The force sensor was made by gluing a commercial atomic force mic

The force sensor was made by gluing a commercial atomic force microscope (AFM) cantilever with a sharp tip (Nanosensor ATEC-CONT cantilevers, Neuchatel, Switzerland, C = 0.2 N/m) to one of the prongs of a commercially available quartz tuning fork (QTF). The signal from the QTF was amplified by a lock-in amplifier (SR830, Stanford Research Systems, Sunnyvale, CA, USA) and

recorded through the ADC-DAC card (NI PCI-6036E, National Instruments, Austin, TX, USA). The typical values of the driving voltage were 20 to 50 mV, and the corresponding tip oscillation amplitude was in the order of 100 nm. The tip oscillated parallel to the sample surface, i.e. in the shear mode. During the experiments, the tip was positioned at about the half height of a ND above the substrate

surface. Each manipulation Selleckchem Compound Library experiment started with a displacement of the ND from its initial position by an abrupt Inhibitor Library manufacturer tip motion to reduce the initial adhesion. Initial displacement was followed by controlled manipulation of the ND by pushing it with the AFM tip with simultaneous force recording. During the manipulation, the tip moved parallel to the surface along a straight line without feedback loop. The point of the tip contact with ND was varied to investigate different scenarios of ND behaviour. More details about the nanomanipulation technique can be found in [15]. The Solid Mechanics module in COMSOL Multiphysics (version 4.3b) was used to build a stationary physics model of a deflected dumbbell resting on a flat substrate. The material properties of Ag were taken from the COMSOL material library; only Young’s modulus was added manually, with the value 83 GPa. Results and discussion ND formation Oxalosuccinic acid process SEM investigation revealed that after laser processing, most of the Ag NWs have rounded ends (end bulbs), and a large number of spherical NPs and some NDs were produced (Figure 1). Similar nanostructures can be produced by laser processing of Au NWs (Additional file 1: Figure S1). ND formation is a complicated dynamic process, which involves extreme temperature gradients, and includes rapid heating and melting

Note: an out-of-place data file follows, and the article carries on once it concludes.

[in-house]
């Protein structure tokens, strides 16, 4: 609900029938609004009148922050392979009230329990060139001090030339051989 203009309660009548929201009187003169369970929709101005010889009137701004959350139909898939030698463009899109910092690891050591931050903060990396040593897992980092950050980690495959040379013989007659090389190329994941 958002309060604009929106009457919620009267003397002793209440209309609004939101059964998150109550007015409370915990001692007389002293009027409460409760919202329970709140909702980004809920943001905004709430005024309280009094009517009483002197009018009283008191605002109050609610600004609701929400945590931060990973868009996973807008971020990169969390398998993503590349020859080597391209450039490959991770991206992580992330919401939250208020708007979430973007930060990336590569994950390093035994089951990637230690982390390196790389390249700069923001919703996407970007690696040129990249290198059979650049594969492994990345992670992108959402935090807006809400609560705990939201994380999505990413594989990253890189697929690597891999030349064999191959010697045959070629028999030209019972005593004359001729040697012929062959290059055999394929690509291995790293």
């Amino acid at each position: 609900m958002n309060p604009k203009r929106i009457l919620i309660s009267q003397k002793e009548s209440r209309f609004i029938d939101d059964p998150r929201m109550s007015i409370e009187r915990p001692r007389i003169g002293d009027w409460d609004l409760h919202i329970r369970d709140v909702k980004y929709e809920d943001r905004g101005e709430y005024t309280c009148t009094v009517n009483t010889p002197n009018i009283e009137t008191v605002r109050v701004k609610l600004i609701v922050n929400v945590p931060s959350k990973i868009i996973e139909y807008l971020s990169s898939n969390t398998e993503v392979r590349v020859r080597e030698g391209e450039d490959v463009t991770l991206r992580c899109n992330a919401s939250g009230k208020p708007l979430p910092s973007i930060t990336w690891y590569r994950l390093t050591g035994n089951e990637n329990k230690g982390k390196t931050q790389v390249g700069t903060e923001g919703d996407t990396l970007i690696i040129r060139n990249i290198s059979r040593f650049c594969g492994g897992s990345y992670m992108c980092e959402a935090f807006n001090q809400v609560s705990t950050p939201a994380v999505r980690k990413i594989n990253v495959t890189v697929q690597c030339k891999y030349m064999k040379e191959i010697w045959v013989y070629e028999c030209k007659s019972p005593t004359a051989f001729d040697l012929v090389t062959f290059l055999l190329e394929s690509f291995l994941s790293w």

of the ends of NWs, contraction of liquid droplets into spheroidal bulbs and followed by rapid solidification. Figure 1 Nanostructures produced by laser processing of Ag NWs. NWs with end bulb, NDs of different length and spherical particles are typically produced (a-c). Partial rising of NDs from the substrate, imaged at 52° SEM stage tilt (d). Central part of Ag NDs is completely suspended, imaged at 45° (e). Ag ND rests on one bulb only, imaged at 45° (f). Let us propose a mechanism of ND formation using SEM images of NDs frozen at different stages of formation. After absorption of laser pulse energy, a NW starts to melt; liquid droplets grow in volume and move towards the centre of a NW (Figure 2a,b). Surface tension tends to minimize the surface area of a droplet and makes it spherical.

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